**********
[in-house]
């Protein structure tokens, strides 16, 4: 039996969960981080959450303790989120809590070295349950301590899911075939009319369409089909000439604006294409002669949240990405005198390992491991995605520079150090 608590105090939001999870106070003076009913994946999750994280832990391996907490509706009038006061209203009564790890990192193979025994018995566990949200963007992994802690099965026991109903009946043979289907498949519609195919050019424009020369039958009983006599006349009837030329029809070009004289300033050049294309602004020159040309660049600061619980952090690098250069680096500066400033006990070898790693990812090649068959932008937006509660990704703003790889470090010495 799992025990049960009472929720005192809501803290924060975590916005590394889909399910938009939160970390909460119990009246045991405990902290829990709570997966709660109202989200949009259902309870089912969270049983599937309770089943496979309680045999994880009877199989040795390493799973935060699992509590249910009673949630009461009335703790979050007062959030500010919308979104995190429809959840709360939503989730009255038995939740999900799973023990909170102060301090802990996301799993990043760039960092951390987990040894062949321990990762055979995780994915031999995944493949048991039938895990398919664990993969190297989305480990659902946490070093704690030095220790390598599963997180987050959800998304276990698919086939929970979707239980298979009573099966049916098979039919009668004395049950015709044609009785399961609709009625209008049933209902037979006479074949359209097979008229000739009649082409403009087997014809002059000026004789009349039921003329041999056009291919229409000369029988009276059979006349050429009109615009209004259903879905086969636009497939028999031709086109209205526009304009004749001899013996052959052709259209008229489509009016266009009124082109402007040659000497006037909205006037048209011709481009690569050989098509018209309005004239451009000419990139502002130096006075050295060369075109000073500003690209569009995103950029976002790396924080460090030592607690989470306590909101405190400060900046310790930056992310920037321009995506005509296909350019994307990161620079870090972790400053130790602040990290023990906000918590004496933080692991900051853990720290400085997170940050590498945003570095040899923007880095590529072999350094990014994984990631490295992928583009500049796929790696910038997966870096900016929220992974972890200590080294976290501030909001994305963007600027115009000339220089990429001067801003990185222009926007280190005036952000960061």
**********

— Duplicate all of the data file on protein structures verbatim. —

[in-house]
């Protein structure tokens, strides 16, 4: 039996969960981080959450303790989120809590070295349950301590899911075939009319369409089909000439604006294409002669949240990405005198390992491991995605520079150090 608590105090939001999870106070003076009913994946999750994280832990391996907490509706009038006061209203009564790890990192193979025994018995566990949200963007992994802690099965026991109903009946043979289907498949519609195919050019424009020369039958009983006599006349009837030329029809070009004289300033050049294309602004020159040309660049600061619980952090690098250069680096500066400033006990070898790693990812090649068959932008937006509660990704703003790889470090010495 799992025990049960009472929720005192809501803290924060975590916005590394889909399910938009939160970390909460119990009246045991405990902290829990709570997966709660109202989200949009259902309870089912969270049983599937309770089943496979309680045999994880009877199989040795390493799973935060699992509590249910009673949630009461009335703790979050007062959030500010919308979104995190429809959840709360939503989730009255038995939740999900799973023990909170102060301090802990996301799993990043760039960092951390987990040894062949321990990762055979995780994915031999995944493949048991039938895990398919664990993969190297989305480990659902946490070093704690030095220790390598599963997180987050959800998304276990698919086939929970979707239980298979009573099966049916098979039919009668004395049950015709044609009785399961609709009625209008049933209902037979006479074949359209097979008229000739009649082409403009087997014809002059000026004789009349039921003329041999056009291919229409000369029988009276059979006349050429009109615009209004259903879905086969636009497939028999031709086109209205526009304009004749001899013996052959052709259209008229489509009016266009009124082109402007040659000497006037909205006037048209011709481009690569050989098509018209309005004239451009000419990139502002130096006075050295060369075109000073500003690209569009995103950029976002790396924080460090030592607690989470306590909101405190400060900046310790930056992310920037321009995506005509296909350019994307990161620079870090972790400053130790602040990290023990906000918590004496933080692991900051853990720290400085997170940050590498945003570095040899923007880095590529072999350094990014994984990631490295992928583009500049796929790696910038997966870096900016929220992974972890200590080294976290501030909001994305963007600027115009000339220089990429001067801003990185222009926007280190005036952000960061």